A silver lining to budget cuts?
With the Legislature beginning its gloomy special session today, this op-ed in the Tallahassee Democrat attempts to look on the bright side. Sally Butzin, president and executive director of the Institute for School Innovation, says a school funding crisis “could be a blessing in disguise” if school leaders use it to pull the levers for systemic reform. She proposes:
• using technology to eliminate textbooks,
• larger class sizes, but with each one staffed by a master teacher, a trained assistant and a teacher-in-training,
• schools operating four days per week, eight hours per day (to save on busing costs) with a fifth day set aside for teacher planning, staff development and enrichment for the kids.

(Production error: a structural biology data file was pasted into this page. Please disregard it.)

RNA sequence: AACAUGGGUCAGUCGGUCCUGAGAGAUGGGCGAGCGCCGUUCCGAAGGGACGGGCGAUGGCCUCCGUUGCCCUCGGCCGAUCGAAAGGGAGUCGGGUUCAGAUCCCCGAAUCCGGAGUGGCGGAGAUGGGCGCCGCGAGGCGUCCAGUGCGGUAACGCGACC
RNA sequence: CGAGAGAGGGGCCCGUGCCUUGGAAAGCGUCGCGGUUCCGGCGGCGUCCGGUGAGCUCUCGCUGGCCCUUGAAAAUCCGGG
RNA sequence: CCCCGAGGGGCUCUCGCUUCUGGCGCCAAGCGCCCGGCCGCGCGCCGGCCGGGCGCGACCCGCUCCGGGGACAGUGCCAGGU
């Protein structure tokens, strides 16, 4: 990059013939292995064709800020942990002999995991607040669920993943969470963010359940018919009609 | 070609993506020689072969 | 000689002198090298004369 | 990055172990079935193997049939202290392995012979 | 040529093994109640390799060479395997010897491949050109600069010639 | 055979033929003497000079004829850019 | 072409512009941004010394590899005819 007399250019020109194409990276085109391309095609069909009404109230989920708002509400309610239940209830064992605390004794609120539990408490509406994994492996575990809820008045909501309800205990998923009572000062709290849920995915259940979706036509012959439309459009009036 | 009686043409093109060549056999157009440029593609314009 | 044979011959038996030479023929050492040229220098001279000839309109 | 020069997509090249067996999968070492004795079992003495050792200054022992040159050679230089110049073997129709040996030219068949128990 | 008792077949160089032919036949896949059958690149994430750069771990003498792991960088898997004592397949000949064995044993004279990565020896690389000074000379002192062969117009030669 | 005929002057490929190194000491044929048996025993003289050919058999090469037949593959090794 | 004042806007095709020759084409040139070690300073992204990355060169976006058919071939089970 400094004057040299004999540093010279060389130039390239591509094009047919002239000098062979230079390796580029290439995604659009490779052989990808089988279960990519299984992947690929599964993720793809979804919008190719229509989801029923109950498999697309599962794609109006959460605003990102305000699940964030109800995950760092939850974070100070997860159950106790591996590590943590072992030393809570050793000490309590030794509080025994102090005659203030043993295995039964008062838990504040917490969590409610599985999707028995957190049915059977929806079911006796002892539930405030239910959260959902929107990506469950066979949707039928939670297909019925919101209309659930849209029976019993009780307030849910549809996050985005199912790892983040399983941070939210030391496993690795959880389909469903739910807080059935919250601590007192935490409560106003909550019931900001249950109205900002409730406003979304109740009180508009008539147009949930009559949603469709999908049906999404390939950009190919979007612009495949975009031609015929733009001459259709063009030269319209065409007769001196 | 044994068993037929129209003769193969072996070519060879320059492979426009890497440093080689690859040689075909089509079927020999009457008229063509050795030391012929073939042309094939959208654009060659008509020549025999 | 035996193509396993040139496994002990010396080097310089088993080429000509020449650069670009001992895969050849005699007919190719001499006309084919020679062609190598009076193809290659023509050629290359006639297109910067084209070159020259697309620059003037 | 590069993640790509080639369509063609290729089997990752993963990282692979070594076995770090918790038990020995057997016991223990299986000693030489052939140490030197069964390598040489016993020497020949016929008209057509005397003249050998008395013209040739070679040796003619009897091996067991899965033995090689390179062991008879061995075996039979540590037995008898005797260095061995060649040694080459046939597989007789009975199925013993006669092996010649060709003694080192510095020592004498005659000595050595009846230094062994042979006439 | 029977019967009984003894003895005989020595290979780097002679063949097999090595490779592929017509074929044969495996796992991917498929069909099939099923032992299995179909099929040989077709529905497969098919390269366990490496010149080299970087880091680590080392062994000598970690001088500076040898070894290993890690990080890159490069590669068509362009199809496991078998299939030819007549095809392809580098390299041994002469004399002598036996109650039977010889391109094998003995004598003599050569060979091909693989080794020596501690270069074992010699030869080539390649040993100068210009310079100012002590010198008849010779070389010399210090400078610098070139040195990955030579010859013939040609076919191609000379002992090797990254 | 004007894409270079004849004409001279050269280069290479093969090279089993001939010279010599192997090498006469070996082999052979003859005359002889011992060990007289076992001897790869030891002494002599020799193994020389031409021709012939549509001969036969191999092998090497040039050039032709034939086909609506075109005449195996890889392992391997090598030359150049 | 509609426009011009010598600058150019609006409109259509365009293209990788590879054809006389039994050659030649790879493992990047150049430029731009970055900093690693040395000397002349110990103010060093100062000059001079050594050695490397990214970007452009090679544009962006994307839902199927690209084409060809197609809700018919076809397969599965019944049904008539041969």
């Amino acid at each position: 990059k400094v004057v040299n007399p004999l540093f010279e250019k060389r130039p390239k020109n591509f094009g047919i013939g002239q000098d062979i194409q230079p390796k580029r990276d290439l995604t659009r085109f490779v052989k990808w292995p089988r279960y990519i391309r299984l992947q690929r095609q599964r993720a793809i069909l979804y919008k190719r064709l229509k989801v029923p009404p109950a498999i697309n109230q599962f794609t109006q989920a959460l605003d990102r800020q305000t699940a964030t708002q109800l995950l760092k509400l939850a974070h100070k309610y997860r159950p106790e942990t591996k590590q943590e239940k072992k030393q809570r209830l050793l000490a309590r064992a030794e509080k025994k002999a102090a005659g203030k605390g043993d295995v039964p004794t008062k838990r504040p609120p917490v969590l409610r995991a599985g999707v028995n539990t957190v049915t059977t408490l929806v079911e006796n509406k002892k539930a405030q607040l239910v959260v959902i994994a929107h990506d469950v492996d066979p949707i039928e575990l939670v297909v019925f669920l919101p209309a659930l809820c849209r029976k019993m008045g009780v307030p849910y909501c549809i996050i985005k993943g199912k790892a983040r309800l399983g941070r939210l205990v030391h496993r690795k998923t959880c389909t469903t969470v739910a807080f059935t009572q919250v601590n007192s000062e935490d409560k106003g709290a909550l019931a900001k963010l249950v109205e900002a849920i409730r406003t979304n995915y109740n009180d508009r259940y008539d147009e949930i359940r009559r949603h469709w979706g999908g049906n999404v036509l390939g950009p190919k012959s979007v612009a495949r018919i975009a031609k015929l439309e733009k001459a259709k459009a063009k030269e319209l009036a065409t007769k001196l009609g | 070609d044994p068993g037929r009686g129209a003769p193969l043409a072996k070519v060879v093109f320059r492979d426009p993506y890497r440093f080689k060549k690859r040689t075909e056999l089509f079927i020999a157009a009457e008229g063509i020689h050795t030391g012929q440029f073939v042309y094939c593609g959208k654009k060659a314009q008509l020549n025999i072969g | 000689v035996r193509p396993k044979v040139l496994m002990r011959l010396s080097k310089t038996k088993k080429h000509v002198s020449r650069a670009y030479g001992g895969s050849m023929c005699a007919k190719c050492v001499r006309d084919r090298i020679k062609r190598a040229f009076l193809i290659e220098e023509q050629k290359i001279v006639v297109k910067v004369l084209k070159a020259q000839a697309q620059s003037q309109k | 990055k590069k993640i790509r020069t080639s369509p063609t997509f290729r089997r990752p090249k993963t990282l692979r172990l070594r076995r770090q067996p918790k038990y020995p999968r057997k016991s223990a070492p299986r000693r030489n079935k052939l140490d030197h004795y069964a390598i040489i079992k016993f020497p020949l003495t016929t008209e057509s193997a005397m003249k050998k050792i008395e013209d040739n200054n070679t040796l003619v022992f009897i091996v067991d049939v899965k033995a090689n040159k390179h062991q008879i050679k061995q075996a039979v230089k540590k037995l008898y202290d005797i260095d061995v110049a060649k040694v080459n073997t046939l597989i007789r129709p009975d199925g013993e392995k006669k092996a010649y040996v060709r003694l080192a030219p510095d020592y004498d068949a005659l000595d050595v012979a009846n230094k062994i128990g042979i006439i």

“The fifth day would be staggered among schools to spread resources,” Butzin writes. “Sports teams, bands and choirs would have a full day of practice –- like summer camps throughout the year. Older students could work on community volunteer projects on the fifth day, as well as internships at local businesses.”
The idea of lengthening and reconfiguring the school day is getting attention (and maybe even some traction) around the country. In Florida? This $32.7-million idea from a former state lawmaker is as close as we’ve gotten, at least for public schools.